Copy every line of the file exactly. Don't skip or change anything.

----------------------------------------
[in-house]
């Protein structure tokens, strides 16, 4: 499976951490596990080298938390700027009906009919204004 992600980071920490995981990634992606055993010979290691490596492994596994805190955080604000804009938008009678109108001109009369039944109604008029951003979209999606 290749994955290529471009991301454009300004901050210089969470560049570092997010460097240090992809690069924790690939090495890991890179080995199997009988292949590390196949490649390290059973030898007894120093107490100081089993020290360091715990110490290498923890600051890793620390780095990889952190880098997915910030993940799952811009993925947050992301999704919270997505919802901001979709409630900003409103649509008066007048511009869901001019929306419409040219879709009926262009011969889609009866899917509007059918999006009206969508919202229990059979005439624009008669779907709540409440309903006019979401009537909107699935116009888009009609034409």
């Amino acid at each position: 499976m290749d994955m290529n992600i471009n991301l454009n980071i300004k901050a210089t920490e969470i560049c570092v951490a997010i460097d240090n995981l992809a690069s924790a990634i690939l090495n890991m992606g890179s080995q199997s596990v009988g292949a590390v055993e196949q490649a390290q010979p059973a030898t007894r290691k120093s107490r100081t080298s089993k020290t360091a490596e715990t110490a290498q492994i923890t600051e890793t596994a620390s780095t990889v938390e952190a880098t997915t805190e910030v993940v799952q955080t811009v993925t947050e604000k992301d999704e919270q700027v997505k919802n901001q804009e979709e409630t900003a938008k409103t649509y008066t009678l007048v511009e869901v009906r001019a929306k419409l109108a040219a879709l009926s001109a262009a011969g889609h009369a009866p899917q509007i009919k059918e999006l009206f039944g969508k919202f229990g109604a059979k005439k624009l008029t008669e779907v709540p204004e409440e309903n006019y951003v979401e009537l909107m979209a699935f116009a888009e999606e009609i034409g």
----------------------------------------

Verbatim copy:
[in-house]
């Protein structure tokens, strides 16, 4: 499976951490596990080298938390700027009906009919204004 992600980071920490995981990634992606055993010979290691490596492994596994805190955080604000804009938008009678109108001109009369039944109604008029951003979209999606 290749994955290529471009991301454009300004901050210089969470560049570092997010460097240090992809690069924790690939090495890991890179080995199997009988292949590390196949490649390290059973030898007894120093107490100081089993020290360091715990110490290498923890600051890793620390780095990889952190880098997915910030993940799952811009993925947050992301999704919270997505919802901001979709409630900003409103649509008066007048511009869901001019929306419409040219879709009926262009011969889609009866899917509007059918999006009206969508919202229990059979005439624009008669779907709540409440309903006019979401009537909107699935116009888009009609034409």
């Amino acid at each position: 499976m290749d994955m290529n992600i471009n991301l454009n980071i300004k901050a210089t920490e969470i560049c570092v951490a997010i460097d240090n995981l992809a690069s924790a990634i690939l090495n890991m992606g890179s080995q199997s596990v009988g292949a590390v055993e196949q490649a390290q010979p059973a030898t007894r290691k120093s107490r100081t080298s089993k020290t360091a490596e715990t110490a290498q492994i923890t600051e890793t596994a620390s780095t990889v938390e952190a880098t997915t805190e910030v993940v799952q955080t811009v993925t947050e604000k992301d999704e919270q700027v997505k919802n901001q804009e979709e409630t900003a938008k409103t649509y008066t009678l007048v511009e869901v009906r001019a929306k419409l109108a040219a879709l009926s001109a262009a011969g889609h009369a009866p899917q509007i009919k059918e999006l009206f039944g969508k919202f229990g109604a059979k005439k624009l008029t008669e779907v709540p204004e409440e309903n006019y951003v979401e009537l909107m979209a699935f116009a888009e999606e009609i034409g």